Outbound Package Optimization: Tips, Tricks, and Insights

Free shipping is the illusion of e-commerce.

Every day, companies spend millions of dollars repositioning products from one location in the world to another by means best summarized by the Christmas classic It’s a Wonderful Life: “Anchor Chains, plane motors, and train whistles”. One aspect that indirectly drives all these logistics costs: Package Optimization. It effects all of us, quietly behind the scenes. My most recent amazon cart will be our example:

Items Purchased:

  • Nonstick Frying Pan Skillet (9.5 inch)
  • 6 Pack Men’s Running Ankle Socks with Cushion
  • Men’s quick Dry Stretch Running Shorts (15% off)
  • Men’s On Cloud X Running Shoes

However, when we receive our order, it arrives in separate boxes, as the shoes came from a different origin than the pan or the apparel. This can be extremely costly for the distributor because they have to pay shipping on multiple packages. Those familiar with parcel rates know this isn’t a linear equation and adds incredible overhead. Many retail clients come to Miebach Consulting with this same issue, and this is the crux of the problem: What is the cost benefit of placing products that are commonly ordered in the same cart within the same distribution center?

Thinking about the products in our shopping cart, it would be a fair assumption that “Men’s Apparel” is often ordered alongside “Men’s Shoes” within a – physical or digital -- shopping cart. Therefore, it stands to reason that there would be a larger savings if we were to place these synergistic products in the same distribution center. To do this, we must ask four questions for last mile parcel shipments.

1. How frequently are these items ordered together?

The frequency these business units are ordered in the same cart affects the magnitude of our savings. This can be tedious to calculate, however, we can’t assume that if we place shoes and socks in the same building, they will be purchased together in every order. We need to understand how likely it is that two specific business units will be ordered in the same cart and prioritize locating the most synergetic BUs together. We could find that there isn’t much overlap, or that there aren’t cost efficiencies to glean from this.



2. What is the average weight of a SKU?

When you ship a package at UPS or FedEx, they calculate the cost of your shipment using a matrix, a “rate card”. One of the variables of this matrix is the package’s weight - the larger the package, the higher the cost to ship will be. If you can calculate the average SKU weight per business unit, it is easier to determine if it’s a desirable business unit to consolidate with like ordered products. If the average weight of two synergistic BUs is very high (e.g., 15 Lbs.+), such as an online furniture company, it is increasingly important to ship those products in the same package. Whereas if you are a fashion retailer and the average package weight is low (e.g., 1-2 Lbs.), the incremental cost of a few additional shipments, especially after volume discounts that can exceed 70-80% of the shipping cost, is less significant.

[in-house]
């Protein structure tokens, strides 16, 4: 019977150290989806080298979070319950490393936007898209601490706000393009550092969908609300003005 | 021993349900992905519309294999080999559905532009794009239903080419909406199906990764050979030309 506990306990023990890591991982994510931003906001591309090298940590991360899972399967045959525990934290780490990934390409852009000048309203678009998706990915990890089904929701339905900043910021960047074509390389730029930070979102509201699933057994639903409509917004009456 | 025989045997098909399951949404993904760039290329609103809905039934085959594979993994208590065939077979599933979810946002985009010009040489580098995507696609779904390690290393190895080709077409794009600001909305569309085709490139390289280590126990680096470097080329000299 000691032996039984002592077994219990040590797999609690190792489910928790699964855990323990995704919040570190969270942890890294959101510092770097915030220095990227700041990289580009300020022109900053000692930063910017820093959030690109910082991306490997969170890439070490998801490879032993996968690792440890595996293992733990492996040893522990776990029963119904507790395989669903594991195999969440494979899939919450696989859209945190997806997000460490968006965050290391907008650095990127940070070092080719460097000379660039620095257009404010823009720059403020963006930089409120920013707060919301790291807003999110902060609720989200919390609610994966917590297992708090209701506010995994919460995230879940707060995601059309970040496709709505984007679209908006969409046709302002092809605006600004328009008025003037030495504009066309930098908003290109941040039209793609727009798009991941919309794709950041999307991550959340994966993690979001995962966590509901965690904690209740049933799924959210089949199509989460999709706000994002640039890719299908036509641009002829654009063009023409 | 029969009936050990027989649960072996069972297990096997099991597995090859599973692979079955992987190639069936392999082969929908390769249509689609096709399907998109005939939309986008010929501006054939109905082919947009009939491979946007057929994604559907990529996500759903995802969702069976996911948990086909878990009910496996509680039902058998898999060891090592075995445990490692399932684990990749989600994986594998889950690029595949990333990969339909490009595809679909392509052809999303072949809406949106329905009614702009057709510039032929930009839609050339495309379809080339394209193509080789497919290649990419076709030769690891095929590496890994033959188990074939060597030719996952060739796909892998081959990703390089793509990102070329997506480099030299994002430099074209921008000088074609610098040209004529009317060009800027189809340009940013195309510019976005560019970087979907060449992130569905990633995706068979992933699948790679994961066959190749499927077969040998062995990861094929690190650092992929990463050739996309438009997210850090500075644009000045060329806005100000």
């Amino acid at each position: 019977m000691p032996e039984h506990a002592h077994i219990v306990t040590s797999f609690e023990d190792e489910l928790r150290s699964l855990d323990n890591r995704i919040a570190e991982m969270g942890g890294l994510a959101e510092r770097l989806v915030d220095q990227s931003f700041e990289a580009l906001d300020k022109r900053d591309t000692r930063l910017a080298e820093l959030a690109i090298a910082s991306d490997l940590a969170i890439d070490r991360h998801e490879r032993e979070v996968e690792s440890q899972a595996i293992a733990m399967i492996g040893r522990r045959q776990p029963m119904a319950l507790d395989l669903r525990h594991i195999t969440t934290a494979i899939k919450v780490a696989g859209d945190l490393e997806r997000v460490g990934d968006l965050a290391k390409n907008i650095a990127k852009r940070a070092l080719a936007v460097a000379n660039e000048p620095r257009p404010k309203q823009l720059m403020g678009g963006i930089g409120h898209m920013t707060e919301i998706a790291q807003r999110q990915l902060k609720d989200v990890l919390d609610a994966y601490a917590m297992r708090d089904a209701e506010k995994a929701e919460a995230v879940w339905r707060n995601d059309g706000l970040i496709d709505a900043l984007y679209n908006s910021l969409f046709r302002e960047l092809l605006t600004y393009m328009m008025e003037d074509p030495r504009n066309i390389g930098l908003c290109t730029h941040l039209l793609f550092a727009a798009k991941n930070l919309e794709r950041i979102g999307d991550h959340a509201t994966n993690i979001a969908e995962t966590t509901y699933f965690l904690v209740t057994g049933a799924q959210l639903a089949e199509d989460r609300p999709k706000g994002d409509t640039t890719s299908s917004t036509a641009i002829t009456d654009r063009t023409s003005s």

3. Does consolidating business units reduce average shipment zones?

The other variable in the rate card matrix is shipment zones - the representation of distance, or how far your package is traveling. The higher the numbered zone, the further the distance the package will be sent. Incrementally, each additional zone your package must go through usually has a larger impact on the cost than each incremental pound your package increases. If there are two DCs in your network both located in the same zone, shifting products from one location to the other will have negligible impact on the total shipment cost because you are not getting any closer to your customer. If one of those DCs is located on the West Coast and the other is on the East Coast, the argument for shifting inventory is stronger as your average zones per shipment will reduce.

4. Can your distribution centers handle additional capacity?

Think of optimizing units per package as a secondary or tertiary network concern. It is only efficient if the supply chain is functional to begin with. Therefore, even if you determine that moving a BU to a different DC is a cost-efficient network shift, it only works if the nodes have the capacity to manage the redistributed inventory. The savings are moot if they clog up your shelving, decreasing the efficiency of your operations, and cause delayed or missed shipments. The primary concern for your network should first be your warehousing throughput: the machinery, labor, pick locations, and inventory slots are the determining factors for the capacity of your network.

Assuming inventory and network analyses confirmed the hypothesis that Men’s Apparel and Men’s Shoes are synergistic, and the cost analysis indicates significant savings are possible, it would support the business case to locate these products within the same distribution center.

Optimizing units per package is often an afterthought for supply chains. Demand distribution, proximity to customer, and network capacity are the large cost drivers in a network, and indirectly determine the number of packages a warehouse ships annually. However, package optimization, and understanding what logic goes into nesting certain products together, allows companies to take charge of their last mile and grants control over their inventory after it has left their warehouse docks. Package Optimization is a tool that can impact savings and service level. It can both can save hundreds of thousands of dollars annually and be the determinant on whether we got our shoes and shorts on the same day.